Sunday, November 12, 2006

A Hard Saying

Although most media outlets have stopped talking about the Nickel Mines slaughter it is still on my mind. Not the incident but the aftermath. The idea, the concept, the reality and power of Forgiveness is what still swims around in my head. In my last post I hinted at a wheel barrel of trouble that was dumped on to my front stoop. Much of which I am still dealing with and can not talk about yet but this load includes everything from a new lump on my mother’s lung to the brutal murder of my friend’s 24 year old son. This boy had the nerve to be home when some addict wanted to rob his house.

I understand that the Lord does not allow any evil to take place, except that a greater good can come from the wreckage. We are not to ask why because that puts God on trial and we are not equipped to judge that case. We are to ask ‘How we can turn this pile of dung to the greater glory of God.’ We are to Forgive.

Forgiveness: the easiest word to say the hardest action to raise high.

How many times are we to forgive? “Seventy times seven.” says the Lord. Not because the action against us will happen that many times but its memory surely will. He tells us “To love our enemies”. Not that we should not have enemies. For we surely will have them in this fallen world and usually the enemies, the ones that do us harm, will be the people we know or even the ones closest to us.

The people at Nickel Mines knew that man who ripped their children from this world. And they forgave. They grew up in a community that knew and taught the power of forgiveness and helped each other lift that load. We are growing up in a culture with phrases like, “Don’t get mad. Get even.” and “Revenge is a dish served best cold.”

I heard a radio shrink the other day talking about adultery, say something like this; ‘One of the mistaken beliefs people who are trying to heal from an affair hold is that the injured person has to forgive the cheater in order to move on to a place of healing and hope. This is not the case. A powerful alternative to forgiving is acceptance. Accepting the past so that you can move on with your life together is a path you can take that doesn't require you to forgive or forget, yet still allows you to heal and move on.” He kept on repeating the concept of not forgiving but just to accept.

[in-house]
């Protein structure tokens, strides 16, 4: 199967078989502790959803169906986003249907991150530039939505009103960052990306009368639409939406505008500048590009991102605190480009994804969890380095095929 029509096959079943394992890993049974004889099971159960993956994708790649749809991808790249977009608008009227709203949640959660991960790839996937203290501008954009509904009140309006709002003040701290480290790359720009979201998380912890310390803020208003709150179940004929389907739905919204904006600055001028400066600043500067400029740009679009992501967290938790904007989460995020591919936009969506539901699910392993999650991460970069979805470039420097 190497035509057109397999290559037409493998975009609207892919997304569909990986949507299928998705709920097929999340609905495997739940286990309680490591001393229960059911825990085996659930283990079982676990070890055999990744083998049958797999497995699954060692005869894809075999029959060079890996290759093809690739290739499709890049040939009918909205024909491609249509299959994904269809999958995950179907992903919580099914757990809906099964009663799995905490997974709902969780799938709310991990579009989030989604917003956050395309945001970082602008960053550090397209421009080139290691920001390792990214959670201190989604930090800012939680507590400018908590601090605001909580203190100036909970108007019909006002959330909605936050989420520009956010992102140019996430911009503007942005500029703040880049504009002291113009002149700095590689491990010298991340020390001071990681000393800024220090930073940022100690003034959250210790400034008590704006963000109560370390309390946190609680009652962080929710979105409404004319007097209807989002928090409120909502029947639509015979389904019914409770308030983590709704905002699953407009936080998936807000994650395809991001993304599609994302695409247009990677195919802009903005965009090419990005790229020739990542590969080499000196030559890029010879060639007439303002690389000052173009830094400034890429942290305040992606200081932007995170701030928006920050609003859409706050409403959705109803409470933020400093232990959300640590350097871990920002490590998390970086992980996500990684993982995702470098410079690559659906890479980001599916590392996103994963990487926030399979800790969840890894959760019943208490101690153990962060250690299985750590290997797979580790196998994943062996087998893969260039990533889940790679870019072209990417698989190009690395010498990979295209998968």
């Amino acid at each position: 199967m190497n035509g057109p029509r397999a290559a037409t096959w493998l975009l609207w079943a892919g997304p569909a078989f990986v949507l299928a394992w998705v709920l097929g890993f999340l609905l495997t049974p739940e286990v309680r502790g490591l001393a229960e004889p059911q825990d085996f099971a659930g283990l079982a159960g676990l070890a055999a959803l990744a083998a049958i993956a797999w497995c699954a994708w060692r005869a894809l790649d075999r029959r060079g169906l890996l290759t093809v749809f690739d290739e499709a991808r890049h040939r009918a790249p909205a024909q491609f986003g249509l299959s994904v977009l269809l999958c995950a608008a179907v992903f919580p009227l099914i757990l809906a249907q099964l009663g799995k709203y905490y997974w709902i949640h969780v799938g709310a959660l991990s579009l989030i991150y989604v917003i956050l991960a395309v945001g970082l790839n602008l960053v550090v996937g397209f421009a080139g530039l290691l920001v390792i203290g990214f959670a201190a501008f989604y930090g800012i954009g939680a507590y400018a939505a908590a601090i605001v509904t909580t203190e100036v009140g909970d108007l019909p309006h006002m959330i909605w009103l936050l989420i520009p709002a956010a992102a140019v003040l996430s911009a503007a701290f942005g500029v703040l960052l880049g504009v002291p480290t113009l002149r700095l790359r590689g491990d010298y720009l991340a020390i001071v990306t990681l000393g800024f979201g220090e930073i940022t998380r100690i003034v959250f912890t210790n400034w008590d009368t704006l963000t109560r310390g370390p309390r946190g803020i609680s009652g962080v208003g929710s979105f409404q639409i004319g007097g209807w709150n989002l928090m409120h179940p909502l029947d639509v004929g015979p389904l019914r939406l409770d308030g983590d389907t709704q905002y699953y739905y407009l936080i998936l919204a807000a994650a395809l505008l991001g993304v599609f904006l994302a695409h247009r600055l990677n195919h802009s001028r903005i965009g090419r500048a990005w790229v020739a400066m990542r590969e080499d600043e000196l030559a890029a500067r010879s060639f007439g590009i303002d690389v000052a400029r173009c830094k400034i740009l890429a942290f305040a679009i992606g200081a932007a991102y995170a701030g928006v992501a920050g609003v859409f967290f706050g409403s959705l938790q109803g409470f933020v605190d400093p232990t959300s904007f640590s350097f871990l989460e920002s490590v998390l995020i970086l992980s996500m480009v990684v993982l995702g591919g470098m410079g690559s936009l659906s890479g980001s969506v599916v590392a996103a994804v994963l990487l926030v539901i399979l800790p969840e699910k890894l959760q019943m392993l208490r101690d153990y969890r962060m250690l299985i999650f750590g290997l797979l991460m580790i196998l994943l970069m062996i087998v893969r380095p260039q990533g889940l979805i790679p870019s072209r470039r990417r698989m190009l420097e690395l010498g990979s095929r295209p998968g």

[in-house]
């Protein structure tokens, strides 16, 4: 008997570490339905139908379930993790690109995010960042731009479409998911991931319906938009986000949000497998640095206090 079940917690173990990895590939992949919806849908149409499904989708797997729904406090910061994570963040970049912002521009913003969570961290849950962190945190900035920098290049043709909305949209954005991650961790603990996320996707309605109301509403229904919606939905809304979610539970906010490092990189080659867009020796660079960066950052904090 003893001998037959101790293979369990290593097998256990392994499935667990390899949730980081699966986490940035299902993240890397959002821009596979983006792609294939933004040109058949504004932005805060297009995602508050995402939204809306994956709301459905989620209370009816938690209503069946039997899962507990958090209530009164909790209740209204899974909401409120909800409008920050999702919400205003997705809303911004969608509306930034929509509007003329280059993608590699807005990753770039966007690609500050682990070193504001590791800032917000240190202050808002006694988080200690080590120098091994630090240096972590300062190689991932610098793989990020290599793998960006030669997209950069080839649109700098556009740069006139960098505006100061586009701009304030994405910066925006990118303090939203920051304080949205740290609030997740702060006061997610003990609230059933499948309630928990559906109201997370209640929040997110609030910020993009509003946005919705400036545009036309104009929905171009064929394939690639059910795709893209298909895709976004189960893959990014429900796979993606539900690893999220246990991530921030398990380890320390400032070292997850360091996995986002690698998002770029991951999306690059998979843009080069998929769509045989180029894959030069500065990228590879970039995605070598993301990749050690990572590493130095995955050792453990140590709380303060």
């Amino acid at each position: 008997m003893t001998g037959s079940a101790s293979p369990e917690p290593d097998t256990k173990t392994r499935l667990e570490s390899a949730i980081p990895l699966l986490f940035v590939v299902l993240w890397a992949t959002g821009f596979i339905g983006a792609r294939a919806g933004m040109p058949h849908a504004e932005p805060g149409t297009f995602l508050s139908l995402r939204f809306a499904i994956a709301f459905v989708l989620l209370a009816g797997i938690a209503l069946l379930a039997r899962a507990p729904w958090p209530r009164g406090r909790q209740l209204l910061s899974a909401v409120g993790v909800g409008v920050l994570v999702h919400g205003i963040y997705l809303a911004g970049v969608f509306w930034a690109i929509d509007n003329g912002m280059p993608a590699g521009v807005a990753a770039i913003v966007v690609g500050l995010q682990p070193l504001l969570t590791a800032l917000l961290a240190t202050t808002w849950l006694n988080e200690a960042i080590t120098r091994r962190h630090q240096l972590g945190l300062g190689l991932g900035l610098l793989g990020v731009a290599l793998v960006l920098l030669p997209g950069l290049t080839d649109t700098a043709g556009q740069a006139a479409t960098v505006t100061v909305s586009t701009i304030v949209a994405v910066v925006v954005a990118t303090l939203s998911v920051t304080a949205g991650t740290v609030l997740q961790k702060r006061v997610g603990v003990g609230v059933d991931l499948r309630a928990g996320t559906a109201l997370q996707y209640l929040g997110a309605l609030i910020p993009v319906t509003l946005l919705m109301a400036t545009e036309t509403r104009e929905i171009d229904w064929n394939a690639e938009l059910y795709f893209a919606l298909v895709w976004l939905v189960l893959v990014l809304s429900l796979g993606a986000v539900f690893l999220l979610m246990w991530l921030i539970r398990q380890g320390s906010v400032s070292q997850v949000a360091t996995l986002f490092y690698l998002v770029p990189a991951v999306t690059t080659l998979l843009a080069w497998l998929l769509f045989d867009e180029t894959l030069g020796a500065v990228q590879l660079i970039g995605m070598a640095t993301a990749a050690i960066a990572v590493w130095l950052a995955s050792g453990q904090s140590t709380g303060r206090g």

How, I asked the radio, “Can you accept without forgiveness?” What this man and many in our culture refuse to acknowledge is; if we use the word forgive we bow to the reality of sin. If we use the word sin we bow to the reality of God and all that means. They use sound bites like “closure”, “get over it”, “shit happens”, and “accept it and move on”. Accepting an evil of any kind is allowing the elephant to continue to stand in the living room. Forgiveness makes the elephant disappear. And how do you eat an elephant? One bite at a time. Seven times seventy bites.

Loving your enemy does not mean being a doormat either. The enemy must be fought. There are consequences to actions and debts to be paid in this world or the next. John Paul II forgave his assailant,Mehmet Ali Agca, but he did stop the trial. He did however request that he be pardoned after serving 19 years of a life sentence, the request was granted. If Nancy (put them in jail and throw away the key) Grace was on TV back then I’m sure she would have had a few things to say about that.

Someone once cheated Mother Teresa and she was exhorted to do something about it. She said “It is not between me and him. It is between me and God and him and God.” I do not know if that man was eventually prosecuted. She never showed any further interest in it. She knew what she was about and “closure” was not in the punishment of that man but in her forgiving him. She lived the difficult prayer, “Forgive us our trespasses as we forgive those who trespass against us.” It is the prayer I lift up every day. It is the prayer that I struggle to live out. And I hope to do so as graciously as those parents of Nickel Mines.

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